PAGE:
Monroe College professor Norman Reed is worried about the superstitious beliefs of his young bride Paula, an orphan who was reared on a South Seas island by Laraua, the high voodoo priestess of Kauna-Ana-Ana. An old friend of her late father, Norman discovered Paula on the island, and the two then fell in love and returned to America. While he is congratulated on his marriage and completion of a new book, Superstition: Reason and Fact , by many of his Monroe colleagues, Norman receives only bitter jealousy from librarian Ilona Carr. When Norman later rejects Ilona's adulterous advances, the librarian begins a campaign to destroy the professor's marriage. Ilona first sends love-struck college student Margaret Mercer to work for Norman, then tells Margaret's jealous boyfriend, David Jennings, that the professor has a special interest in the young girl. Later, when Norman's book becomes a sensation, Ilona tells her friends that Paula is a "witch-wife" whose voodoo practices have led to the book's success. Most convinced of this is Evelyn Sawtelle, the wife of Millard Sawtelle, Norman's rival for the chairmanship of Monroe's sociology department. Later, Ilona discovers that Millard has stolen the basis of his new book from the unpublished thesis of a deceased student, and she falsely tells the meek professor that Norman intends to use this information against him. That night, Norman follows Paula on her nightly pilgrimage to the local cemetery, where she practices her voodoo rituals. Norman catches Paula performing a ceremony over an effigy of Ilona, but he stops her before she can finish. They return home, where, despite Paula's warnings, he insists that they burn all her voodoo accouterments. Soon thereafter, Millard commits suicide, and the hysterical Evelyn accuses the Reeds of murder. After Millard's funeral, Paula warns Norman that they are now in danger from evil, as he has broken their "circle of immunity" by destroying her artifacts. Later, Norman is forced to fire Margaret as his secretary when she makes her romantic intentions known, which leads to a brief fight between Norman and David. Paula, in turn, is tormented by death chants from an unknown caller. After Margaret and David falsely accuse Norman of sexual harassment, Grace Gunnison, the dean of women, suggests that Norman go to a gymnasium to work out his problems. He is confronted there by an armed David, and when the two men struggle over the gun, David is accidentally shot and critically wounded. After he is released on bail, Norman learns that Ilona is behind all the deceptions. When David later dies in the hospital, Norman calls upon Evelyn to help him prove his innocence. That night, Evelyn calls Ilona to her home, telling the librarian that she was visited in a dream by her late husband, who told her that he died "because a woman lied," and that woman will be choked to death in thirteen days unless she confesses. The guilt-ridden Ilona slowly goes crazy over the next thirteen days. With minutes to go unilt Evelyn's "deadline," Ilona rushes to the Sawtelle home where she confesses all, only to learn that she has been tricked by Norman, Paula, Grace, Margaret and Evelyn. Unnerved, Ilona rushes out of the house, where she trips on the catwalk and is strangled to death by hanging vines, just as was predicted in the dream. +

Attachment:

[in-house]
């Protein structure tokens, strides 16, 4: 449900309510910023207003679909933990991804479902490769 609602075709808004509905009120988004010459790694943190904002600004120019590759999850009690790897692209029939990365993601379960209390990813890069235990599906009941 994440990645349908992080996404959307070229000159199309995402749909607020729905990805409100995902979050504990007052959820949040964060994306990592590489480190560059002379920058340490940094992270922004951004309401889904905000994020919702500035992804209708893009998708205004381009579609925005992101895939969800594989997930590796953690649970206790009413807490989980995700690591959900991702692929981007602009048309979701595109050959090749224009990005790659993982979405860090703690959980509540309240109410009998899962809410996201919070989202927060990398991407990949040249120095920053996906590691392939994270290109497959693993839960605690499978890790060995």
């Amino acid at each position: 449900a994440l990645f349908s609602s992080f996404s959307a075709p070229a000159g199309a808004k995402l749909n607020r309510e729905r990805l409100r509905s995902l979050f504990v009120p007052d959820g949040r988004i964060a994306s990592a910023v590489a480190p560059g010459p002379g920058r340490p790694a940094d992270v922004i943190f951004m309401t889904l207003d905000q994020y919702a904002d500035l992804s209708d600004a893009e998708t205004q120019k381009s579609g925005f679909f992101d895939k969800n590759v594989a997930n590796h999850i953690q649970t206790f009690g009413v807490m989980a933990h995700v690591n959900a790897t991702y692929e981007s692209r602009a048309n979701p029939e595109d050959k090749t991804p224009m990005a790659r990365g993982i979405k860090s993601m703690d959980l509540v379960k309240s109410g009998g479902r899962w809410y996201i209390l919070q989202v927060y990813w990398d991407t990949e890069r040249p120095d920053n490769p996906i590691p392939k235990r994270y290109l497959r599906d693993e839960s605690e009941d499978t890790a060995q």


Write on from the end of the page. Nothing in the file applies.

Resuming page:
Legend
Viewed by AFI
Partially Viewed
Offscreen Credit
Name Occurs Before Title
AFI Life Achievement Award

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The American Film Institute is grateful to Sir Paul Getty KBE and the Sir Paul Getty KBE Estate for their dedication to the art of the moving image and their support for the AFI Catalog of Feature Films and without whose support AFI would not have been able to achieve this historical landmark in this epic scholarly endeavor.